• Sunday we went for a bike ride toward town and were disappointed to find that the bakery that used to make great pies was no longer operating.
  • Christmas day was beautiful and sunny. I spent a pleasant afternoon at the pool. We had a great holiday buffet dinner at the resort restaurant. We then walked down to enjoy eggnog around a bonfire on the beach and were entertained as a group of 4 drummers and 2 dancers put on a Junkanoo celebration for us. Neat.
  • Friday, "Boxing Day", was spent troubleshooting my running lights with a bit of good-natured prodding by Mike Williams. Mike came over to join me in playing with the new A70D stand-alone chart plotter/GPS and digital fish finder. I wanted to experiment to see if I Could point the depth sounder transducer forward and use it to scan the path ahead of Onward for shoals or coral heads. We concluded it might work if I could find some way to mount it to withstand the huge forces on it from moving through the water. We then got on to finding out why the running lights and masthead tricolor lights did not work when I left Lake Worth Inlet. We found that power was getting to the lights. The two bow lights were found to be terribly corroded and one of the bulbs was 1/3 full of water!
  • I finally took care of one of my Albatrosses – the boat projects that have been hanging around for some time because I could not come up with a solution for some small problem or because they just keep getting bumped aside by other projects. Today the success was with the mounting of my Lighthouse the Christmas gift given me by Betsey several years ago. It is a beautiful polished pewter cocktail shaker in the form of a lighthouse. I always felt it was too beautiful to use as a cocktail shaker so I decided to use it as a piece of art as it reflects the lighthouse motif of Onward's logo. First I had to figure out a place to put it and I settled for the bulkhead over the back of the seat at the nav station. Then I needed to figure out a way to mount it on the wall and I eventually designed a teak base for it. Then I had to figure out how to secure it to the base in a way that was not very visible and did not require any modification to the lighthouse itself. Next the problem was how to attach the base to the bulkhead that I solved by deciding to do by screws from through the bulkhead starting from the other (shower) side. Then the problem became the limits of only 1 pair of hands aboard – I couldn't hold the mount and work in the shower at the same time. Well, today Skip Hardy came through and did the mount holding while I did the drilling and screwing. The result: the lighthouse looks great with its bright silver against the dark teak of the bulkhead. There is an overhead spotlight that I now use to shine on the lighthouse. It provides nice mood lighting for the salon.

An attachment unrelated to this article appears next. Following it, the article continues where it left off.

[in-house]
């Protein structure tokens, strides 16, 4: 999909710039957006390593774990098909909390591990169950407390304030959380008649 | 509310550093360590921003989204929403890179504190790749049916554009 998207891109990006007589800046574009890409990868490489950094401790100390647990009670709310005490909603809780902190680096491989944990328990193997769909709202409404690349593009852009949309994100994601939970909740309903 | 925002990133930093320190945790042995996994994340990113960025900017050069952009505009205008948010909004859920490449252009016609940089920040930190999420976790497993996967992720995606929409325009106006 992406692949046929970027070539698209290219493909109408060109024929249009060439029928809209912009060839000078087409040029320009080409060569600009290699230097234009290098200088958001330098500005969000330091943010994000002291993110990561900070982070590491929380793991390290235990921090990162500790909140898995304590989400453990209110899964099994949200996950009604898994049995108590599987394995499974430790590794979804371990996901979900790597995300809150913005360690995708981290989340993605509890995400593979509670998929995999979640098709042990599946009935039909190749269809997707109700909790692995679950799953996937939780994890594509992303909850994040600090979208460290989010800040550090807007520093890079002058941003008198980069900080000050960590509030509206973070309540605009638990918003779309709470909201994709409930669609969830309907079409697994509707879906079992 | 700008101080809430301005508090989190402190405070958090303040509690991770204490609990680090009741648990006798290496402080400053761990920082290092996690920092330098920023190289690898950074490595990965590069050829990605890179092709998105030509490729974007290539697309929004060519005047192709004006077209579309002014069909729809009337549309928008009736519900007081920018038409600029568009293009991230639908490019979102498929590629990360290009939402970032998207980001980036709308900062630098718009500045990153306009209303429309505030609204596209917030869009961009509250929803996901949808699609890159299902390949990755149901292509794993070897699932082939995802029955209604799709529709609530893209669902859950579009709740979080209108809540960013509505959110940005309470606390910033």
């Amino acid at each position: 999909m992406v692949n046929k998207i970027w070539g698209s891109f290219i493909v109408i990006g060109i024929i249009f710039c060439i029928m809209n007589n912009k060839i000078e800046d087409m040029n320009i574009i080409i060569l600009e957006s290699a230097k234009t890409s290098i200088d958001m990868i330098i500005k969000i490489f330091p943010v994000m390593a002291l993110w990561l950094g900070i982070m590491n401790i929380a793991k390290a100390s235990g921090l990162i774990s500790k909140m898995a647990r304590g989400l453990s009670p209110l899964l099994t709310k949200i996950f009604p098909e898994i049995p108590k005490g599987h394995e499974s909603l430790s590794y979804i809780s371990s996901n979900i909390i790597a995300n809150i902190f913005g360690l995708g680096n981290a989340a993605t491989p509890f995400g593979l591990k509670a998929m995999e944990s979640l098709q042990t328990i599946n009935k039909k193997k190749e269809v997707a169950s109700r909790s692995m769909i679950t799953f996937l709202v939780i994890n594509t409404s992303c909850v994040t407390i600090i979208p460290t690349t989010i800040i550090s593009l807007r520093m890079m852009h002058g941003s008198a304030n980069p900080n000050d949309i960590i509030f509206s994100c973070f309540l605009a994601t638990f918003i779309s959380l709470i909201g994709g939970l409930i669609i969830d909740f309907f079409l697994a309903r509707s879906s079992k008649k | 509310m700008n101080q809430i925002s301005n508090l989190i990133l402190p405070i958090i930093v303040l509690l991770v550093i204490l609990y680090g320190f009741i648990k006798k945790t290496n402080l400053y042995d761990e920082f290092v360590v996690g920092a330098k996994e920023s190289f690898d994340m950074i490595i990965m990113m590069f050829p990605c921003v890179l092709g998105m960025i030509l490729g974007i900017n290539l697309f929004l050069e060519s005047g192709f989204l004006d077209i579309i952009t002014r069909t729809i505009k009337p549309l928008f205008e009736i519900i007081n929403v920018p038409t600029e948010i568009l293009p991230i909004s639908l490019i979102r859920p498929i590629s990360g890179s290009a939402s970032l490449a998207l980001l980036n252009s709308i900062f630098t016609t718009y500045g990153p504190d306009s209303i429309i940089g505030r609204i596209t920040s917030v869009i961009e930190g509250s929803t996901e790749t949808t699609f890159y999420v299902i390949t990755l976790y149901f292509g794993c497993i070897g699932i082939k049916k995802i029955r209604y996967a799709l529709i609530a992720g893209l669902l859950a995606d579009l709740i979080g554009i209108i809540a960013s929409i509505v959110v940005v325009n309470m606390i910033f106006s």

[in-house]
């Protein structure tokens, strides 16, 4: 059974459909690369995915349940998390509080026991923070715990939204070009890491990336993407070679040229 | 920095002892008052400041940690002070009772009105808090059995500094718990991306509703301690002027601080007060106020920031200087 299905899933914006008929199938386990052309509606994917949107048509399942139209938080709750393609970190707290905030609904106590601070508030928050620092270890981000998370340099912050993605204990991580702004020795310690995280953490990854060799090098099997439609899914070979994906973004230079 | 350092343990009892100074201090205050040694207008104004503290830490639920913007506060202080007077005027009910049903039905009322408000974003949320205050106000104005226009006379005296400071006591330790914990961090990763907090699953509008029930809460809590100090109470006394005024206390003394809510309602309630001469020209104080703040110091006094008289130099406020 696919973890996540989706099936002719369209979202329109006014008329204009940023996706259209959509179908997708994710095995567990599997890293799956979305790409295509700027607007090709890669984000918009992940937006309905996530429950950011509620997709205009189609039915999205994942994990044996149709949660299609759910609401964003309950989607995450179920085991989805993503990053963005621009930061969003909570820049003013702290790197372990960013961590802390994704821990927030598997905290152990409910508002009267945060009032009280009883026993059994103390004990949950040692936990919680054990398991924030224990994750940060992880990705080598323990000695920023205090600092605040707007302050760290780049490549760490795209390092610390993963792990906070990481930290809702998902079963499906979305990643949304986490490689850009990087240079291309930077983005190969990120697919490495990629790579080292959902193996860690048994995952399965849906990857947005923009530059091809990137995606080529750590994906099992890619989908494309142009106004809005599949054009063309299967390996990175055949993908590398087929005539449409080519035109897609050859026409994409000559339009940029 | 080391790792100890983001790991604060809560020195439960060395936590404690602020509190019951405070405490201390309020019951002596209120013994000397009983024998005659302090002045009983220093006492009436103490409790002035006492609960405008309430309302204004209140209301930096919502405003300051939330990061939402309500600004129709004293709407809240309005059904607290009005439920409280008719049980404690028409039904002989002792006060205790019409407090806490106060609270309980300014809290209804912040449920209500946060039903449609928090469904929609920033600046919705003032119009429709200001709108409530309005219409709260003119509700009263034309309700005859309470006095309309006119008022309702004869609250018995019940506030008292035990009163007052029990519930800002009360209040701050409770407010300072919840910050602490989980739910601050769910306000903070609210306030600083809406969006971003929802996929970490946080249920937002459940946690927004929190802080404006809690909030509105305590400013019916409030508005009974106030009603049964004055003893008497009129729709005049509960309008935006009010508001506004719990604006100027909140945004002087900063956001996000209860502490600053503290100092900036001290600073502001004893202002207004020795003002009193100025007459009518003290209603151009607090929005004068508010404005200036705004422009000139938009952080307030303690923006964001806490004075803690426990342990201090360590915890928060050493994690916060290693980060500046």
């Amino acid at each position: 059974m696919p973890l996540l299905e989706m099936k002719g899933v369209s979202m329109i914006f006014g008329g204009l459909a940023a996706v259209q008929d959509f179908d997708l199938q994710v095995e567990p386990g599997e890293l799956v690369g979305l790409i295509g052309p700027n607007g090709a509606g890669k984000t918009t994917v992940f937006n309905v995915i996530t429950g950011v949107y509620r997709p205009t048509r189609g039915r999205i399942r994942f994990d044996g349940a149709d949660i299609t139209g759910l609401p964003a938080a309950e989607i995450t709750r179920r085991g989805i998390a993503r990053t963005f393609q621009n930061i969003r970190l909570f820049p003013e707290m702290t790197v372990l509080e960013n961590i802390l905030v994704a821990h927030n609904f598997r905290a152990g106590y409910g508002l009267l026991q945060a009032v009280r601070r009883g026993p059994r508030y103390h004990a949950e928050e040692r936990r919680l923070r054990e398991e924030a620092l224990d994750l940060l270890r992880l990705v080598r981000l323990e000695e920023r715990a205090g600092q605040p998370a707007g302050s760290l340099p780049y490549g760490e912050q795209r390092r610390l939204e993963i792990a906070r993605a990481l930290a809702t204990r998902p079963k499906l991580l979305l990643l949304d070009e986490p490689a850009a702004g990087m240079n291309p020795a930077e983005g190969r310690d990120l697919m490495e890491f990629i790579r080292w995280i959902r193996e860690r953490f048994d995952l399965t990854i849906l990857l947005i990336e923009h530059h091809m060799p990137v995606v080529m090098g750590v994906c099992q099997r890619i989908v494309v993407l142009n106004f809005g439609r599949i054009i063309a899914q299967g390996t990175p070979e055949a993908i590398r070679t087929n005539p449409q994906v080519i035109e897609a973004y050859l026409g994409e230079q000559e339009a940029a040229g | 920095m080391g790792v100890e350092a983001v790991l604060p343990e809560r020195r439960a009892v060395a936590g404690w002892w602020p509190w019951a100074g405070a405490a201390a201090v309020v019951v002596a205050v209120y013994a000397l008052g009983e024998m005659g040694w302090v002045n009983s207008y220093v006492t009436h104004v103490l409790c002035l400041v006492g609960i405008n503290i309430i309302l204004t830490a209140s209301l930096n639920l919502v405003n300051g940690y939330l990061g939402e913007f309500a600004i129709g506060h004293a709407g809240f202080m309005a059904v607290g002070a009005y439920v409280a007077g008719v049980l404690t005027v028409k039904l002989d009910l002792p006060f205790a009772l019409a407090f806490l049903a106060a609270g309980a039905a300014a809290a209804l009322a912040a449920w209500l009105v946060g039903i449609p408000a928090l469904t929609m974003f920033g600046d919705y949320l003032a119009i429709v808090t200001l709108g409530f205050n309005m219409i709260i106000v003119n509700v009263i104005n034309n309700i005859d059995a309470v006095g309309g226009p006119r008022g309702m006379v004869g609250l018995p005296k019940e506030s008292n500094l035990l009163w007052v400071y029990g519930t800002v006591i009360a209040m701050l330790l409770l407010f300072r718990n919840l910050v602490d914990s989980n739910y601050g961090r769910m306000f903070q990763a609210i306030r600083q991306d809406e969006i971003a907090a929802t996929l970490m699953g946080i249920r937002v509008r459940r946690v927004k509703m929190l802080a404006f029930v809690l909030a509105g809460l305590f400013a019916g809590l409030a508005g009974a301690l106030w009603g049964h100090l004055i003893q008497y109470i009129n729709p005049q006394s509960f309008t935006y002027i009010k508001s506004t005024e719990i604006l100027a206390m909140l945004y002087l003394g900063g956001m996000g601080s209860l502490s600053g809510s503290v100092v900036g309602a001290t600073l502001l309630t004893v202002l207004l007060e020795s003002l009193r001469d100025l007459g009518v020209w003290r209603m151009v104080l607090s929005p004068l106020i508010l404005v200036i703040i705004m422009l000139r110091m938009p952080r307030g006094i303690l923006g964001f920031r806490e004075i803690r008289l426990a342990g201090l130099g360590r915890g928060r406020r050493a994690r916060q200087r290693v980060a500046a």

• Saturday was spent trying to get the bow lights to work by disassembling and cleaning them. I then found that both old bulbs were dead and the two new 10 W bulbs I had as spares were also both dead! Luckily I had 2 backup 25 W bulbs I could substitute so I now have working bow lights. It was then time to wash down the boat, fill water tanks, and take a great shower. The night was capped off by a great "ginger wine chicken" dinner aboard Moondance.
  • Our plan is to leave the marina at 0630 Sunday morning for Great Sale Cay, the first stop on our way through the Abacos.
28 Dec 08 West End – Great Sale Cay
  • We departed Old Bahama Bay Marina at 0630 and proceeded N to cross onto the Banks through Indian Cay Channel. This is a shallow water route that boats of Onward's draft can only cross on a high tide. The timing was right and we began the crossing about an hour before high tide, ~+2', and followed the waypoints in Steve Dodge's Guide to the Abacos. The channel markers are still missing. Moondance led the parade followed by Lady of Lorien and then Onward. We were joined by at least 3 other boats from the marina in taking this passage. It was an uneventful crossing where we encountered 2 spots with ~7.5' near the beginning and the end of the shoal area. It was a beautiful sunny clear day with light winds on the nose so it was the iron genny all the way.
  • We anchored in the SW bight of Great Sale Cay and were able to move fairly far up between the arms of the island to get ~270 deg protection. It is always amazing to me how much larger in reality these cays are compared to ones impression from seeing them on the charts. Great Sale is a fairly large Cay but is apparently uninhabited. There were no beaches apparent in the anchorage area as there are 3-4' limestone buffs at the water edge. A quiet night as all needed the rest.
  • It appears that Onward and Lady of Lorien were visited by mice while at West End. The slips were located right next to land and this gave them the opportunity to get aboard at night via the dock lines. This is the first time I've experienced this problem since Onward was commissioned. I will now put pest collars on my mooring lines especially when the slip is close to land. It appears they did not stay but just visited. I hope this is the case but I plan to set traps just in case.
29 Dec 08 Great Sale Cay – Manjack Cay
  • A leisurely 0700 departure up around the SW arm of the Cay thence N around Little Sale Cay and then E into the W entrance to the Sea of Abaco. Another beautiful sunny day with light winds. It was another motor trip following the Explorer Charts and Dodge's waypoints. Along the way, Moondance found a leaking water hose on the engine cooling water intake circuit. I was able to get Ed Burke on the phone and ask him to call Bay Shore Marine in Annapolis to check on available spare parts.